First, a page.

What a two year old taught me about interviews
Secretly trapped in a 2-year-old's body is an expert interviewer. If you don't believe me, find one (preferably from parents you know) and smile at it. Did it smile back or did it not make eye contact with you at all? Try again, perhaps stand right in front of it. Careful! you might scare it. Maybe smile and say hello in a calm voice. Better? or did you make it cry? You see 2 year old's are smart creatures, c'mon we've all been there. They need to be engaged. It's not enough to grin or nod. You've even tried to dance, make absurd noises and play hide and seek with your own palms to win it's attention. This is exactly like an interview situation but there are ways to communicate without looking like a desperate clown.
"As children, we were masters of body language. As we got older, and verbal communication increased, we lost much of our ability to use nonverbal communication to our advantage."
– Beverley Samuel
We need to imagine that whatever we want to have we first need to give. If we want respect, we first need to give respect. If we want loyalty we need to first give loyalty. You get the idea.
So if you are giving nervousness and uncertainty during your interview then chances are you will also have those same feelings reflected back to you.
Look at your body as a 30 piece orchestra and the song it creates is the message your projecting. All have different parts to play and at different times. You can choose to use a subtle instrument or at times a group to build anticipation and intrigue. At the end of your performance, you should have strung together a captivating and harmonious demonstration of charm, talent and commited work ethic.
Aim high. You'll know when you receive that standing ovation.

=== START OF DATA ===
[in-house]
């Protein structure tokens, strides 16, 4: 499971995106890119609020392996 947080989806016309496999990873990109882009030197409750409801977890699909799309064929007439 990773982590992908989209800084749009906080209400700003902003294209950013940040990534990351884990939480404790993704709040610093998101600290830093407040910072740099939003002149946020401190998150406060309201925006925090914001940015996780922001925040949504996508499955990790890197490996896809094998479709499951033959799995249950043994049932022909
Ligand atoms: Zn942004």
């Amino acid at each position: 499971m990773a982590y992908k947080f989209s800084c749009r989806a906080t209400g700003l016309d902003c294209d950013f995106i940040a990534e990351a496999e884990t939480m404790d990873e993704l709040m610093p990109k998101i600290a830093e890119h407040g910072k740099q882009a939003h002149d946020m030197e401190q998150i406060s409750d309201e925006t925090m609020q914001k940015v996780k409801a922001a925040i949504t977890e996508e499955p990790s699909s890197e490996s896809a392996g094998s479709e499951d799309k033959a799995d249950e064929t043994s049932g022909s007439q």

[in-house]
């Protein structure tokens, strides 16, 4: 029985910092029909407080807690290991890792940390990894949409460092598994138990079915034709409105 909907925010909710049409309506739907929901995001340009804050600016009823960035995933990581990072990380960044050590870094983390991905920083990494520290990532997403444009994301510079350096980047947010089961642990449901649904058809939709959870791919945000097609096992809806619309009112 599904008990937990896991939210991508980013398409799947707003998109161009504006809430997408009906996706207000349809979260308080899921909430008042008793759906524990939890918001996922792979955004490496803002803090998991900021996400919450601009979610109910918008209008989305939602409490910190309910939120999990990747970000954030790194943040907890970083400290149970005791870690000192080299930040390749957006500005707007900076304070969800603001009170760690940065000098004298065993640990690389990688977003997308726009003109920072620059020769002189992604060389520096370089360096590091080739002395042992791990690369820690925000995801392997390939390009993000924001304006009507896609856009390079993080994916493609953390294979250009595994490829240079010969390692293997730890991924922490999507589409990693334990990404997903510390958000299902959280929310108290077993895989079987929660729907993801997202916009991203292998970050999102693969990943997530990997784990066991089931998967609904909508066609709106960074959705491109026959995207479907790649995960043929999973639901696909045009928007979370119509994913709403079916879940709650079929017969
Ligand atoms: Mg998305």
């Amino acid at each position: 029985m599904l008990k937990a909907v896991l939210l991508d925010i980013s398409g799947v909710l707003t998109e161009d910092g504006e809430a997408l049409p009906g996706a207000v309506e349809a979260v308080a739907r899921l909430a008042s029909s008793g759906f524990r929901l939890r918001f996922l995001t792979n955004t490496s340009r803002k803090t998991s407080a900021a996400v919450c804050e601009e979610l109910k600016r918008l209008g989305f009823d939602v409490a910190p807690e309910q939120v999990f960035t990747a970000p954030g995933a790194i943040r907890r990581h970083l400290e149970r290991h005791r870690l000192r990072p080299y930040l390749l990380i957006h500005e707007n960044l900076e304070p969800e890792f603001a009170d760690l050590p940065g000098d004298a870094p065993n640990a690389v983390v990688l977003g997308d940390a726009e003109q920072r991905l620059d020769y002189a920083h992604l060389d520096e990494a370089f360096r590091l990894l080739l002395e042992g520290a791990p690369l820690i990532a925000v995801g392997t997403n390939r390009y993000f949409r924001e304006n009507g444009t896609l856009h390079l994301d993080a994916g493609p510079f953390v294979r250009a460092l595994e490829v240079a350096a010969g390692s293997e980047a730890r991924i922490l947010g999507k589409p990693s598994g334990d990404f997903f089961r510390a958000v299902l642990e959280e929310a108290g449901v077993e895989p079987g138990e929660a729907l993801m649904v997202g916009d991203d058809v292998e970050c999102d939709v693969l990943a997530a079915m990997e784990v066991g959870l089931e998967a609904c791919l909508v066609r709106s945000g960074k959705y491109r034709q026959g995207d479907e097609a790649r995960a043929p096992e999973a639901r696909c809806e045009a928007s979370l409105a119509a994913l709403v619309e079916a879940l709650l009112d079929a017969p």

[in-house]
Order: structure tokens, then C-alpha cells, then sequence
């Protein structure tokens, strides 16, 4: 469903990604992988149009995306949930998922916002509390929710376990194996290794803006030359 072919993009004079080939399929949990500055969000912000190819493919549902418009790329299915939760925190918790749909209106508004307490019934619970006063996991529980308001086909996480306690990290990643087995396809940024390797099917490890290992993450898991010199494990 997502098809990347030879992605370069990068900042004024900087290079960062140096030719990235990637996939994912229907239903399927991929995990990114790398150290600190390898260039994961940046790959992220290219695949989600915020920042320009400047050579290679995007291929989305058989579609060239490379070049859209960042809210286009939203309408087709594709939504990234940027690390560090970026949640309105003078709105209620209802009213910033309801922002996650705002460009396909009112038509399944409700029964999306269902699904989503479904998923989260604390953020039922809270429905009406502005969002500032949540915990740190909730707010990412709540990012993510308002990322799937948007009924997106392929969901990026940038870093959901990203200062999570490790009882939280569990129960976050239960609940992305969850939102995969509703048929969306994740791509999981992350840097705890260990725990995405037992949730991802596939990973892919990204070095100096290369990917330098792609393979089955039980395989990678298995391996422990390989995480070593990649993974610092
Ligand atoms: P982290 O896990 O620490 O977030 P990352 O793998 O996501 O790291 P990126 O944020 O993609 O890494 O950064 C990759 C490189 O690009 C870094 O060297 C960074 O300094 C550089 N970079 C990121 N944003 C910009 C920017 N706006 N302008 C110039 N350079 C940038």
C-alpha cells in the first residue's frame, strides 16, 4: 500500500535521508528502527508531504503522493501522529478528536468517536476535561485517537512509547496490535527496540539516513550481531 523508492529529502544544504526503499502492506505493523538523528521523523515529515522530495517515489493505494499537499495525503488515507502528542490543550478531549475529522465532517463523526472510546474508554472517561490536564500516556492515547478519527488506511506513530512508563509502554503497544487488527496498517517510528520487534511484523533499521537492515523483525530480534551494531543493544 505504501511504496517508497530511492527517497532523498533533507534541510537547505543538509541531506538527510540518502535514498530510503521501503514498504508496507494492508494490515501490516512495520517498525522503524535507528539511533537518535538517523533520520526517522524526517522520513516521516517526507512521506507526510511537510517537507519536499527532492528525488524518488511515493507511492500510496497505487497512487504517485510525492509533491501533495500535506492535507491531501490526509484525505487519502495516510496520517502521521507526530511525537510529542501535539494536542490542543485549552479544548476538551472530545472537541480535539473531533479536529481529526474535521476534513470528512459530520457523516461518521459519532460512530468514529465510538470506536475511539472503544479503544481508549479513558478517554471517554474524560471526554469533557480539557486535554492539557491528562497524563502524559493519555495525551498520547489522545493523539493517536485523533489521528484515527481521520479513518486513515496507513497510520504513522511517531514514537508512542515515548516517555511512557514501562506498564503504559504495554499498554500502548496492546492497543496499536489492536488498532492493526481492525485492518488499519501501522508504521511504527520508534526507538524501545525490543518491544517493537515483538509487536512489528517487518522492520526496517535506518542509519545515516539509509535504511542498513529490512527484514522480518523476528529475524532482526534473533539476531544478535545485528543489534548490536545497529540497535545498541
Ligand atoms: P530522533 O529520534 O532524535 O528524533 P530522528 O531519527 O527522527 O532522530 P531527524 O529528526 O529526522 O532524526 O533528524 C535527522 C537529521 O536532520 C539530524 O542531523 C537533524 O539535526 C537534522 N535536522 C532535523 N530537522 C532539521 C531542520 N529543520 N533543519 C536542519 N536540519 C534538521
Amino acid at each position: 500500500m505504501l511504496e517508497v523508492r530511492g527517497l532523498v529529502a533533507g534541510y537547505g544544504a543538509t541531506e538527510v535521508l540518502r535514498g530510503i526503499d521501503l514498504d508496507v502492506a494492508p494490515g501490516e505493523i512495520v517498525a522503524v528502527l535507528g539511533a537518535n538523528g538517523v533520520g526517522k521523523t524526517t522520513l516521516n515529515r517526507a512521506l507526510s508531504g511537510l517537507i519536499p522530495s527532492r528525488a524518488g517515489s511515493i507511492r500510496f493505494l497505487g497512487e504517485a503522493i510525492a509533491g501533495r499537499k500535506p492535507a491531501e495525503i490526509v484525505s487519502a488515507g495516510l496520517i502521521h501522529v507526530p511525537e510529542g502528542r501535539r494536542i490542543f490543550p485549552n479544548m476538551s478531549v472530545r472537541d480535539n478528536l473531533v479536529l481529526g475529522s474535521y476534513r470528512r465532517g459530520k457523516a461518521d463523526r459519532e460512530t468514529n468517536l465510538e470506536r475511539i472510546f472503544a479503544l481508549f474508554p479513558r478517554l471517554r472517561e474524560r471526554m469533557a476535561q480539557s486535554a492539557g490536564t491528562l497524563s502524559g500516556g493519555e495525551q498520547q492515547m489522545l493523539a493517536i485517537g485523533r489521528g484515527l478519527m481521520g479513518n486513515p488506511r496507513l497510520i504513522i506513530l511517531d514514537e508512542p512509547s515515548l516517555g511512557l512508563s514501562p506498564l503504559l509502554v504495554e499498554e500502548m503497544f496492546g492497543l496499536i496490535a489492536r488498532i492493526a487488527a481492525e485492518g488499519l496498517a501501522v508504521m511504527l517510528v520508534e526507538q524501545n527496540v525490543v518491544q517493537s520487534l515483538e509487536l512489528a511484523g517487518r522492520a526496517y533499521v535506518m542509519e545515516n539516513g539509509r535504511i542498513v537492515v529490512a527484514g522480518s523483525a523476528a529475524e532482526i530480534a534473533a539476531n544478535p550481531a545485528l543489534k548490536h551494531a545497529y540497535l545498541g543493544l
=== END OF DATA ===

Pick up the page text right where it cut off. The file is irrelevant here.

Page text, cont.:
"One study at UCLA indicated that up to 93 percent of communication effectiveness is determined by nonverbal cues. Another study indicated that the impact of a performance was determined 7 percent by the words used, 38 percent by voice quality, and 55 percent by the nonverbal communication." – Susan M. Heathfield
High pitched "umms", extended "ahhhs" and frequent "I-dunnos" are just some of the vehicles that carry unnecessary tone.
When responding in conversation to a potential employer, I suggest speaking as if you already know them. This thought alone has destroyed any anxiety I had before interviews. Your tone then becomes confident and relaxed.
Being down to earth is a huge box many candidates don't tick. While you're thinking "I'm going to impress the pants out of this Director"
they're thinking "Do I really want to spend 8-10 hours of my day, 5 days a week with this person?"
PRACTICAL TIPS TO CONSIDER
- Smile (not the creepy kind, think George Clooney or Julia Roberts, professional yet warm and pleasant)
- Breath (get the blood flowing so you can think clearly)
- Relax your shoulders
- Never fold your arms
- Avoid slouching
- Hold eye contact
- Nod when appropriate
- Your tone must have depth and character
- Use the subtleties of facial expressions to add to your stories
- Take advantage of hand gesturing to create emotion
FOUR THINGS TO REMEMBER:
- Nonverbal communication improves with practice
- You're already brilliant, continue to be better
- There's only one of you
- Interviews work both ways, it's also an opportunity to see if they're a good fit for you and your personal life goals.
What are some effective non-verbal communication examples have you learnt during interview conversations?
For more, pick up a copy of Ram Castillo's internationally and industry-acclaimed book 'How to Get a Job as a Designer, Guaranteed'
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